...do intelligent arguments make a difference? I'm trying, and failing, to think of an instance where voters on any side have been persuaded by a reasoned opposition on any issue. It might happen with individual voters on particular issues, largely of the technical variety—if someone sits down to figure out whether they support a bond issue, maybe—but I can't think of a single issue where an argument, however elegantly expressed, has tipped the balance. These, I think, are the methods by which public opinion may be moved:Sullivan finds these postulates depressing But do they boil down to much more than "arguments don't occur in a vacuum"? I don't think that the causes of shifting opinion that DiA outlines suggest that "argument" has no effect.
• A momentous event (9/11, the oil spill, a botched execution)
• The gravitational pull of mounting social change (gay marriage)
• A timely and effective message, repeated ad nauseam ("It's the economy, stupid;" "change")
Nothing against ideas, but their effect seems to come after they trickle down (as in the messaging method described above), or if they have the fortune to hook on to a current event. It does seem that individual politicians can benefit from having lots of good ideas (Barack Obama, Bobby Jindal), but it seems like the political gain from that is, "that guy's smart", rather than "after careful consideration, I agree with the content of his platform.
Momentous events may ultimately settle arguments, for instance by discrediting Hooverian retrenchment in the face of Depression. Successful politicians articulate what's not working, and why -- though sometimes, for sure, cleverly packaged nostrums win the day, short-term. "The gravitational pull of mounting social change" is shaped gradually by event and argument - as in the spectacle of Martin Luther King's peaceful demonstrators being beaten and having debris heaped on them -- and also eventually captured by effective argument, as in the California court these recent weeks on gay marriage (Judge: whom does it hurt, and how? No answer...).
As for "timely and effective messages," Bill Clinton's and Obama's worked because they were backed by policy prescriptions credibly purporting to address current problems. For Obama, these were various economic supports for the middle and working classes combined with restored taxes on the wealthy; passing universal health insurance; ending the war in Iraq and refocusing on Afghanistan (oy...). I have attempted elsewhere to document that Obama's campaign speeches, far from consisting of soaring but empty rhetoric, generally offered a strategic and conceptual framework for a set of policy specifics.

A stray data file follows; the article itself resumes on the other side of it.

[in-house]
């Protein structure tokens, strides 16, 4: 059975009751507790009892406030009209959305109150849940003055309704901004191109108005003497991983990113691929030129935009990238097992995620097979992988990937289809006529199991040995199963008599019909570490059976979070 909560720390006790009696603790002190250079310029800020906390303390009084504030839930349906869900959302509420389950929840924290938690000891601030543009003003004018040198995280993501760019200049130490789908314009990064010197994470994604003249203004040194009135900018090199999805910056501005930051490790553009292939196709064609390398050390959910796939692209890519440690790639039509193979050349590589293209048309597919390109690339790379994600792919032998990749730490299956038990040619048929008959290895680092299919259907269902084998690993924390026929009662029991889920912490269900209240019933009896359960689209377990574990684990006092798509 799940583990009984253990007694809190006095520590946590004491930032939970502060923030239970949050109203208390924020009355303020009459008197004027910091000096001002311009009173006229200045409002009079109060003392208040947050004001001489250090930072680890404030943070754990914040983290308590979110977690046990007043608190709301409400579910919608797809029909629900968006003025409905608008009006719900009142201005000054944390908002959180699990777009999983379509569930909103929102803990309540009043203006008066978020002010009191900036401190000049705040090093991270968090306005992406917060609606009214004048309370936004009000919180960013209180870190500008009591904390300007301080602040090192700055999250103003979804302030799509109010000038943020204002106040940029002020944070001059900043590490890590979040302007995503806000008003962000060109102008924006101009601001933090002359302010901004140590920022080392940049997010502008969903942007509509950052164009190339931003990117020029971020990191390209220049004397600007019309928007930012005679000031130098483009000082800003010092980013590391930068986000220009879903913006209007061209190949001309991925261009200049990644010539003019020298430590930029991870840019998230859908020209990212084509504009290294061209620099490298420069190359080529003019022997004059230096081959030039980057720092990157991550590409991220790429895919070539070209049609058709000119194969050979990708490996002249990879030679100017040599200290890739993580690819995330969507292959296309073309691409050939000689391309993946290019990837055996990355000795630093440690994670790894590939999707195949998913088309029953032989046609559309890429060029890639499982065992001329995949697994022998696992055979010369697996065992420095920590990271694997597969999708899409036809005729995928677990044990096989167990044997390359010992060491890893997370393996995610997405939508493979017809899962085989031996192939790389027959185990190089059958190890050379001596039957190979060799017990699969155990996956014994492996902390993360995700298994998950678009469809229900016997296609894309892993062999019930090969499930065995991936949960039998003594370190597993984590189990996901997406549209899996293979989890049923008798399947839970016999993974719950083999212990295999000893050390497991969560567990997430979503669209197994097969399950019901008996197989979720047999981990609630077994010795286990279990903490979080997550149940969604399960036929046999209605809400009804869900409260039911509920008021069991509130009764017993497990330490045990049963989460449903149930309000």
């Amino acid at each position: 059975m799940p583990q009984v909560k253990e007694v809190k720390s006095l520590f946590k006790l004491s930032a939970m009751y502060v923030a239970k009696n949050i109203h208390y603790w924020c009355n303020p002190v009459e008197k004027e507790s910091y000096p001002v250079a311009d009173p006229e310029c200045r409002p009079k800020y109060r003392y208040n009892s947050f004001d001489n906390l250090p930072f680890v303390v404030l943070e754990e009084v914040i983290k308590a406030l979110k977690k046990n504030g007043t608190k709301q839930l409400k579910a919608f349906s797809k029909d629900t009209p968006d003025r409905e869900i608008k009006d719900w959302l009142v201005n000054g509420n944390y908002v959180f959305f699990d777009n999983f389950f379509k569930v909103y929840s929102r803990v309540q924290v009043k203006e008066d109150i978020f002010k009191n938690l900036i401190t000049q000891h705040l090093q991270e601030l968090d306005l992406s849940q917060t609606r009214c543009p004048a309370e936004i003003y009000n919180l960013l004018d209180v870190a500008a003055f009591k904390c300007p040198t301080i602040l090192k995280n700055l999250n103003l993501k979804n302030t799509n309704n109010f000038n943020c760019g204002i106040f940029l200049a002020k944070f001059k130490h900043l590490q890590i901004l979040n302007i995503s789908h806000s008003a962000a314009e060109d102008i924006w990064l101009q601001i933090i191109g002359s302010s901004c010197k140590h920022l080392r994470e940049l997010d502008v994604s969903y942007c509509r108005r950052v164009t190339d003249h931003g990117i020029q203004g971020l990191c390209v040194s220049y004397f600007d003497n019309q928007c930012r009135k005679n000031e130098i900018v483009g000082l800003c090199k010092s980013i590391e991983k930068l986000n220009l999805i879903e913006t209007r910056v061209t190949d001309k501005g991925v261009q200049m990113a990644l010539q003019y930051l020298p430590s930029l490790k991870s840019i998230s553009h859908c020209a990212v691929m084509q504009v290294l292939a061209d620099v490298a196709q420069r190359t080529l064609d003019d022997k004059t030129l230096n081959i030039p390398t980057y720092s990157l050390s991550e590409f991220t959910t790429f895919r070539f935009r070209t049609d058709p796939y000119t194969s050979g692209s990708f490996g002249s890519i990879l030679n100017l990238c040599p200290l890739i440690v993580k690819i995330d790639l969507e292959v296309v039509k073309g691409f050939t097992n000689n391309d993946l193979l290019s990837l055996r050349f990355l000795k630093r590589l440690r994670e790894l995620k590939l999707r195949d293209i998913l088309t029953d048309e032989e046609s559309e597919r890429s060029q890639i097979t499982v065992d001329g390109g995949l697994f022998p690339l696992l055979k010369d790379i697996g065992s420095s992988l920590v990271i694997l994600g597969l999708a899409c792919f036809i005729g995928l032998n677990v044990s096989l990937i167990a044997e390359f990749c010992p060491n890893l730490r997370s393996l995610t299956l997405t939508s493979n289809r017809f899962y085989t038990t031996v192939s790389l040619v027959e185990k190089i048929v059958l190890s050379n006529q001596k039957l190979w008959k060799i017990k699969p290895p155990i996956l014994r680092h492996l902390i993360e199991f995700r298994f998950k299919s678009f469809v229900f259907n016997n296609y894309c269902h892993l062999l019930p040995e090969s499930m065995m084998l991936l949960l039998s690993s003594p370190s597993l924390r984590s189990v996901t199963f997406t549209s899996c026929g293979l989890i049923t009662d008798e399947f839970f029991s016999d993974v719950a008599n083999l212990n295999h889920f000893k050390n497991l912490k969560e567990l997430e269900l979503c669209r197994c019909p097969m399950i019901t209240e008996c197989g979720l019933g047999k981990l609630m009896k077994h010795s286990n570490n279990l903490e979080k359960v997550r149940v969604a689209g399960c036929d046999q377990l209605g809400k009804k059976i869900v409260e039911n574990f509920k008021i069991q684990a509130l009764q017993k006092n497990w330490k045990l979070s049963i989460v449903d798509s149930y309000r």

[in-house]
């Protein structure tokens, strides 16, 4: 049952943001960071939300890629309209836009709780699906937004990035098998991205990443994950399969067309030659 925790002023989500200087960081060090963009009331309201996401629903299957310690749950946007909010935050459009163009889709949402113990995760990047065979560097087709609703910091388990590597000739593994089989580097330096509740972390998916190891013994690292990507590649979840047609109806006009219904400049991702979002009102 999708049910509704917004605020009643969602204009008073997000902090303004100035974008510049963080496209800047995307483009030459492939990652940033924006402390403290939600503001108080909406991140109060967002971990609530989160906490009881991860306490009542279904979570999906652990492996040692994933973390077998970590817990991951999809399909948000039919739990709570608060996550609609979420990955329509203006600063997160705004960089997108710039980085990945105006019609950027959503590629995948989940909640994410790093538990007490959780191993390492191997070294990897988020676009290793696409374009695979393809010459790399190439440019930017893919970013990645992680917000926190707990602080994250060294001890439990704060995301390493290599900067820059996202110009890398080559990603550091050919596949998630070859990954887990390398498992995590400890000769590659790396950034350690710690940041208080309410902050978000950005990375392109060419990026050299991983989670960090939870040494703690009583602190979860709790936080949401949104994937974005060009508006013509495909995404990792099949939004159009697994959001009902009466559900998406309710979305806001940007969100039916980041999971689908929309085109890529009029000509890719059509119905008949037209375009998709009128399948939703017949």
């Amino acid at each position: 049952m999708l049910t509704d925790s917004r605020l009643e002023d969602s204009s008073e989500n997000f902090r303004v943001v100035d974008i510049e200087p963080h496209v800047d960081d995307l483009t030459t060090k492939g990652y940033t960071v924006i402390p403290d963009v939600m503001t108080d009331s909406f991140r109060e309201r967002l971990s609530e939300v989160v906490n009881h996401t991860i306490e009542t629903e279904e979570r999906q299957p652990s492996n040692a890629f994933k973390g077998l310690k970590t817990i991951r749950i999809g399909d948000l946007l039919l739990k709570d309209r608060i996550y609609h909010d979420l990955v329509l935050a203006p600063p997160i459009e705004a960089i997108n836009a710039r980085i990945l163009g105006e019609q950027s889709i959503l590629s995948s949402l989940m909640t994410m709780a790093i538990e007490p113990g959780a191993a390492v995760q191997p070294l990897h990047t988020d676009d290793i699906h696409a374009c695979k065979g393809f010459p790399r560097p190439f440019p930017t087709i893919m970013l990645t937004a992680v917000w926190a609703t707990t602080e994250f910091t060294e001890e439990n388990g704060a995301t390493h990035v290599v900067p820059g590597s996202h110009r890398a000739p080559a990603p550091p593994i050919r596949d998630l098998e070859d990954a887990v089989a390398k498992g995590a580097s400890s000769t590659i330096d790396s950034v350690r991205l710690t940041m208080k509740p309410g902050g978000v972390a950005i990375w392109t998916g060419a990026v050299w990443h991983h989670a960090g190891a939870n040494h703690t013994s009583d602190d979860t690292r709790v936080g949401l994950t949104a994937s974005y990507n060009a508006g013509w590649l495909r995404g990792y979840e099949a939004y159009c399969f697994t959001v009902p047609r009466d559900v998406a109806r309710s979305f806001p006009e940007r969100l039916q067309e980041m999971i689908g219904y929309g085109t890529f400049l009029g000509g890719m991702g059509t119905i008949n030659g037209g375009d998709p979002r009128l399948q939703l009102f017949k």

Which is not to say that DiA is wrong to suggest that the effect of such prescriptions may have more often than not been to make voters think, "'that guy's smart', rather than 'after careful consideration, I agree with the content of his platform.'" I am not denying the mechanisms that according to DiA impact public opinion -- I just don't see them neatly cut off from some Platonic ideal standing in for "argument." Ultimately, in a democracy, successful or failed policies more often than not themselves become decisive "arguments," articulated by successful politicians.
P.S. it occurs to me, xpostfactoid, that I'm in some sense perhaps channeling Jonathan Bernstein here, who takes an often bracingly utilitarian view of the way politicians respond to electoral incentives, the strongest of which is ultimately (in the long run, if they last long enough) policy success.